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Beyond Consumerism: Buy Nothing App

Beyond Consumerism articles seek out ideas big and small, for rethinking economic systems and reducing reliance on corporations and money.

Here we focus on using technology to help reduce consumption with a new 'Buy Nothing' app.

The Buy Nothing Project is an international network started in 2013 by two friends, Rebecca and Liesl,
in Washington, USA, which is now a worldwide social movement of over 4 million people in 44 countries. 6,000 Facebook groups are run by 12,000 volunteers, all working to expand the gift economy mindset, by giving and sharing items and skills. ‘Buy nothing, share everything’ is their motto.

The concept of the three R’s is quite well known – Reduce, Reuse, Recycle – and it is a major theme in our cleaning guides in issue 191.

The Buy Nothing Project focuses on Reduce, at the top of the hierarchy, but also talks about Refuse and Rethink.

“It’s clear that collectively our ‘consumer muscle’ has been overused, and we want to show the world that it’s possible to use that muscle in revolutionary ways: by sharing more, buying less, and creating a social safety net with our neighbors so we can pool resources and share radically for the common good.” (Buy Nothing app co-founder Liesl Clark)

In May 2021, it announced the launch of a beta version of a new BuyNothing app, which will allow participants to move beyond using Facebook groups, and also to easily quantify how much each community is saving from waste.

We got in touch with Cilente in Derby who has recently started a new group, to find out how the Buy Nothing Project differed from similar models of local sharing, and how it has been to start a group from scratch.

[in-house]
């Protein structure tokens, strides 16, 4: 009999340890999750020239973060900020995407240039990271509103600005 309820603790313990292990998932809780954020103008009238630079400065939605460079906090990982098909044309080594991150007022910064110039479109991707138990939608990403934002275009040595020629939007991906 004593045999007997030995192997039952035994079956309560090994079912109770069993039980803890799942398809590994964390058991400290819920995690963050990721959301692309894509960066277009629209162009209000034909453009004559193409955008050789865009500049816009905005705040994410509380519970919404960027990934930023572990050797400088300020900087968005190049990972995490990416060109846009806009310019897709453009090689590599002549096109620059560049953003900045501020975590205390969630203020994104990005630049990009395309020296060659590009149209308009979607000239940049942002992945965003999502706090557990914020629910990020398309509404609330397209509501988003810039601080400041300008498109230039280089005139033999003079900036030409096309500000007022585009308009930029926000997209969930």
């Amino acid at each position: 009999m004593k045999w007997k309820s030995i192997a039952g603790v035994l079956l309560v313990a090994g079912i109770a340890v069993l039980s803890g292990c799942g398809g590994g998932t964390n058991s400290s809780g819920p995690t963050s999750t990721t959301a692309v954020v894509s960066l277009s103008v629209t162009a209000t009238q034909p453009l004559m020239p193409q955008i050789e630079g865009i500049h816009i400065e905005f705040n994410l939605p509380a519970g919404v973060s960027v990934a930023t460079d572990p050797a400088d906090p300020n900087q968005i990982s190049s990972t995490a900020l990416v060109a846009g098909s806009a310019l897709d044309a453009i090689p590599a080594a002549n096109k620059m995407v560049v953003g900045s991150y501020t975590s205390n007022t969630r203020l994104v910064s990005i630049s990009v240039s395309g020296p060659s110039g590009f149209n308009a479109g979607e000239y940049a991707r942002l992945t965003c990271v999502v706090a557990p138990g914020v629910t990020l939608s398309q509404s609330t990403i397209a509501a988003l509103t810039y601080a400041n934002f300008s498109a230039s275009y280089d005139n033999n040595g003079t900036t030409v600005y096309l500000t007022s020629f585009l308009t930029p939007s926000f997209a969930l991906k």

How is Buy Nothing different to Freegle/Freecycle?

Although Freecycle also has localised groups, they are usually much bigger than the Buy Nothing groups. The idea is to create hyper-local gifting economies (including gifts of time and expertise – not just goods) which foster a sense of community. Members are encouraged to engage with each other and 'first come first served' is therefore discouraged (but not disallowed).

What attracted you to start a group?

I was attracted to the idea as I feel that our modern society is too individualistic and we have lost the connection with our neighbours that living in small villages and similar communities would have provided a few decades ago, which seems to be a big contributing factor to mental health decline and societal breakdown.

I also feel that we need an alternative to the materialistic way of life that drives people to try and 'keep up with the Joneses' and keep buying new things when we live on a finite planet with finite resources. Infinite production was never sustainable, and a project like Buy Nothing can help us to return to a more circular economy that involves re-using and re-purposing things that may otherwise just end up in landfill.

How has the process been so far?

I have been able to follow the experiences of admins of other groups by joining an admin hub on Facebook where members share Q&As. This is both helpful and a little daunting, as there is so much information available. Reading about some difficulties other admins have had is useful, as it gives some indication of the types of issues that we might face, as well as how to handle such situations.

So far, the process has been relatively easy to follow in terms of completing training for group admins and then setting up a local group with defined border/boundaries, which was done witha lot of assistance from an admin lead. The idea is that once the group reaches a 'cap' on numbers of members, further breakaway groups could be established independently.

Find out more

Buy Nothing website

Buy Nothing Facebook

You can also join the waiting list for the finished app on the Buy Nothing website